Government announced sponsors include companies linked to fossil fuel polluting activities.
Social justice groups have slammed the UK government over the newly announced sponsors for COP26, which takes place in Glasgow next year.
The newly announced sponsors include two of the "big six" energy firms SSE and Scottish Power, the National Grid (owned by both SSE and Scottish Power) and banking firm NatWest Group (formerly known as the Royal Bank of Scotland Group), who have financed over £12bn in fossil fuel projects since 2016, according to campaigners.
The UN Climate Summit COP26 is due to take place in Glasgow next year, building on the success and work of the Paris Climate Accord in 2015. However, social justice groups, while having welcomed the exclusion of fossil fuel companies like BP and Shell who had previously lobbied the government for a place in the talks, have questioned the inclusion of the four newly announced sponsors.
For example, SSE, the owner of a gas-fired power station in Peterhead, are the largest source of carbon dioxide emissions in Scotland, responsible for emitting 1.6 million tonnes of carbon emissions last year.
A new coalition of social justice groups has joined to lobby the government to "overhaul" their sponsors for COP26, including dropping SSE and for all future sponsors to have no involvement in polluting activities.
In a statement to The Glasgow Guardian, Glasgow University Amnesty International spoke of their disappointment in the announced sponsors of the event: "While we are excited to host a significant event like the COP26 in Glasgow, we are also very disappointed by the government chosen sponsors. Even though these companies are attempting to show a strong commitment by providing capital for such a positive event to run, we cannot help but see this as a mere corporate social responsibility scheme.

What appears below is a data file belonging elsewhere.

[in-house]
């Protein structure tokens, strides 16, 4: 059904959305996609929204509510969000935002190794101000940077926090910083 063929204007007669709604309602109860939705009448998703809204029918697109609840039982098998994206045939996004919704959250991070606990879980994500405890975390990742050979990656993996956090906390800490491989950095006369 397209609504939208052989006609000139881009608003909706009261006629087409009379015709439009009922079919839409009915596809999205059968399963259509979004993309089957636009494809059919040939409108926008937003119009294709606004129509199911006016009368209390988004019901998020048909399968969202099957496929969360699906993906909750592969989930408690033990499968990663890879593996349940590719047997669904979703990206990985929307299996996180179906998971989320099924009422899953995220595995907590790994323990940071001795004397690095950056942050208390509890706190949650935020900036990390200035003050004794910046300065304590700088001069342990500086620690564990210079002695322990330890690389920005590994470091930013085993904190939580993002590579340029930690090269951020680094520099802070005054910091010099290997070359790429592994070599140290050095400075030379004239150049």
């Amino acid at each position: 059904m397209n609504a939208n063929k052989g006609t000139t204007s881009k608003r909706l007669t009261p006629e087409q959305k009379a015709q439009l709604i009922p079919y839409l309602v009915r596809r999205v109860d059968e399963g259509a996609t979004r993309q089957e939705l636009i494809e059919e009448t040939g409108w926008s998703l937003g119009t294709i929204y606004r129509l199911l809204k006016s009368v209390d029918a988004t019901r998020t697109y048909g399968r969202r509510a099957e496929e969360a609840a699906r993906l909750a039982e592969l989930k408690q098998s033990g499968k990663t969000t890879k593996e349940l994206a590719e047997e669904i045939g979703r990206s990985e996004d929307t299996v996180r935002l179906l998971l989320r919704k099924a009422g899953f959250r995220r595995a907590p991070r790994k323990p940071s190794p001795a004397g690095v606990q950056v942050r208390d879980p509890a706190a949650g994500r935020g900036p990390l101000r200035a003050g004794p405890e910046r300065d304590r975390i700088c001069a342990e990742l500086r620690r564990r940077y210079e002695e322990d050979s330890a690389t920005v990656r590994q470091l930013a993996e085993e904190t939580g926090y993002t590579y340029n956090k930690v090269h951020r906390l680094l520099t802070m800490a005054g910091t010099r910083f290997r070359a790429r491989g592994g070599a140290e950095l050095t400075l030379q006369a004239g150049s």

"As the SSE transferred its operations to OVO Energy in what seems to be an attempt to avoid accountability, and NatWest lays plans for an environmentally-friendly future, the funding of the COP26 certainly raises questions about the dedication of both the UN as well as the UK’s major energy stakeholders to facilitate a better tomorrow.
"This type of greenwashing does not change the facts. These companies are still part of an industry that actively contributes to deepening the climate crisis and additionally are responsible for severe human rights violations. Even in the UK, it is estimated that 64,000 early deaths are linked to pollution, and globally the industry deprives people of clean water by polluting rivers with their wastewater and exploits indigenous homeland, among other atrocities."
The UN Climate Summit COP26 takes place in December 2021 at the Scottish Event Campus in Glasgow. Leaders from all over the world are expected to attend the event.
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